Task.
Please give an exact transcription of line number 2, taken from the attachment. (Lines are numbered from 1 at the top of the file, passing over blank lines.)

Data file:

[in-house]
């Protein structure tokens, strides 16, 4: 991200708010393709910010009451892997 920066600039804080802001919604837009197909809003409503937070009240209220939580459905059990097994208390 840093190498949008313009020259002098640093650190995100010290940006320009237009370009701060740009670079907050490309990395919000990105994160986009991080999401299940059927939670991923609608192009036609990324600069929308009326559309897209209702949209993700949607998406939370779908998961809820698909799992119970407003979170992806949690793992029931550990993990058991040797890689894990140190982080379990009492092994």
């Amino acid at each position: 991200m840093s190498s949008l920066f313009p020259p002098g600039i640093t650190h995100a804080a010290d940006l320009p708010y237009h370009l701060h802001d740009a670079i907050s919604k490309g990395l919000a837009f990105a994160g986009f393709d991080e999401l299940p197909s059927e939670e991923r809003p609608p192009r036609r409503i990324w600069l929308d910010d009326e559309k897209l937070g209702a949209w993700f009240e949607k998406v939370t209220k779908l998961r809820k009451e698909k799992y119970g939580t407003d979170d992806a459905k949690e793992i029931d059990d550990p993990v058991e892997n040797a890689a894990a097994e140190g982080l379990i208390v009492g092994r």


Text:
């Protein structure tokens, strides 16, 4: 991200708010393709910010009451892997 920066600039804080802001919604837009197909809003409503937070009240209220939580459905059990097994208390 840093190498949008313009020259002098640093650190995100010290940006320009237009370009701060740009670079907050490309990395919000990105994160986009991080999401299940059927939670991923609608192009036609990324600069929308009326559309897209209702949209993700949607998406939370779908998961809820698909799992119970407003979170992806949690793992029931550990993990058991040797890689894990140190982080379990009492092994």